Letter: If you want to understand why people like Trump, just ask 'em
In response to Denis Richardson's letter published Sept. 18, I'd like to say a few things.
First, I welcome and applaud the effort to probe the current state of our national politics. The media have polarized everything to keep our attention on them, and we get very little honest (non-monetizable) news or opinion anymore. We aren't given policies or positions to consider, just talking points to wear out on each other. So our speech deteriorates into concepts that don't have their own integrity. They're designed to engage our emotions, and not our minds. So if we can disengage from that mindset, we can all learn. In that vein, I have my piece to say.
If you view your debate opponent as "morally bankrupt, a chronic habitual liar, completely self-absorbed, a racist and xenophobic person," and someone who you would never want to be around your children, then you will be forever clueless about him or those around him. You are expressing the very attitudes that you presume to attach to others. Your approach to others is dis-inclusive at its core. That deserves some self examination.
If you say that after 10 years, you "love it here," and that you find us to be hard-working and "salt of the earth," I agree wholeheartedly. I truly wonder though, having not yet met you, with only your letter to go by, if you've spent much time with people of that description. The hard-working salt of the earth may have a different manner of speaking than you'd expect. They may not be as "educated" in the "proper" manner of expressing their thoughts to you, you see. They may think that the way they use their words is perfectly acceptable, and may deeply resent those would would punish them for it. They may not be offended by Trump's language in the same way that you are. They may be tired beyond belief at the scowl and the crooked finger of those that would presume to be their betters.
So to understand why people love Donald Trump as president, you have to first drop the insults. There is no way that you can possibly understand if you truly believe what you wrote. You say you are confused. We would both have to agree that your opinion is missing something, or you would be very certain that half of the population around you are terrible, terrible people, and I don't think you believe that, hence your confusion.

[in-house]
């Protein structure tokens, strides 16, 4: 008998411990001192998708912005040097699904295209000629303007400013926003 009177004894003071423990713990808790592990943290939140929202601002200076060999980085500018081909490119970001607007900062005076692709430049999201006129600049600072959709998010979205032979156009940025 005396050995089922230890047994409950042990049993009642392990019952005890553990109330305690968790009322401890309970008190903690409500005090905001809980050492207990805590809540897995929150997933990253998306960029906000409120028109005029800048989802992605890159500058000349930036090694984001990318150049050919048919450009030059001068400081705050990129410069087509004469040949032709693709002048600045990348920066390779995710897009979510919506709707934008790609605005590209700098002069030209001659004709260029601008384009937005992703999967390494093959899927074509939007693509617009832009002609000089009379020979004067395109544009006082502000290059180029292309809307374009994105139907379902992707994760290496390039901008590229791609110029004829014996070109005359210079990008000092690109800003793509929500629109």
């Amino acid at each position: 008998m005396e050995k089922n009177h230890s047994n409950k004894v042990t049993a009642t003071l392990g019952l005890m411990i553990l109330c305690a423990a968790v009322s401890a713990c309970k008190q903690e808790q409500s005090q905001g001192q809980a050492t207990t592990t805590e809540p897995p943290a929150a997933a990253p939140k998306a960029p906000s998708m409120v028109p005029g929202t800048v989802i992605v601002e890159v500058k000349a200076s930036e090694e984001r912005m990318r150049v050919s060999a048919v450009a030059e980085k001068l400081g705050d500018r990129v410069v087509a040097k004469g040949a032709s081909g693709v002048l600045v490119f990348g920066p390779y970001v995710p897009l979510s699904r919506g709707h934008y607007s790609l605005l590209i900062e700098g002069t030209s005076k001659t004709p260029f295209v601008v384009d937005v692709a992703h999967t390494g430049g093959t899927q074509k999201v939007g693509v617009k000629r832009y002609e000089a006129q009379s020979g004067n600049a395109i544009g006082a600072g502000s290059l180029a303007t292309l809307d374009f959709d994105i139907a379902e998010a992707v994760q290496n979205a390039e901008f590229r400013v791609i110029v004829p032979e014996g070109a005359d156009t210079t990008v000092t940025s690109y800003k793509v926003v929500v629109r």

The solution is simple. Just ask 'em. Or, before you do that, ask yourself why you haven't already. Ask yourself what you thought you had to lose. Of course, to do it honestly, you'd also have to avoid blurting out insults or, I would suggest, even thinking them. I doubt any of them would actually want to insult you or would be hostile to hearing you. They'd probably be grateful to explain it to someone like yourself, without getting the tiresome moral judgement routine. I can assure you that I would. We could have a good heartfelt argument and come away friends. It's easy. Your moral judgments belong to you, not me. It would be entirely up to you. You don't have to believe your opponent talks like an ignorant sleazy hateful doofus. You could learn something new about people you clearly know nothing about.
The answer to your question is that Trump supporters aren't offended in the way that the rest of you all apparently are. That seems blindingly obvious. Again, some self-examination might be in order. Why isn't that obvious to you? More than anything, they're puzzled by the great big hoopla. The refrain never changes. Day after day, angry-faced people tell us, yet again, how much they hate Trump and the people who would protect him. It has a thick air of hysteria about it. It feels like hyperbolic political rhetoric, which has become a lot of fun on Twitter, but which is frankly, grossly ignorant and impolite in real life. Speaking your opinion more loudly with extra gesturing and an angrier face usually doesn't win arguments. Less shouting and more listening usually works better.
Letter: It's time to cure Trump Derangement Syndrome
Letter: Enough of the attacks, re-elect Donald Trump
Perhaps reading a little bit about Lyndon Johnson would help put things into perspective. He accomplished some great things. And don't forget that Hillary Clinton was Trump's opponent. Her supporters have some 'splainin' to do, too.
Just ask people. My experience is that Trump supporters don't think they're better than you are, and want you to be free to think whatever you want to think, even if it makes absolutely no sense to them.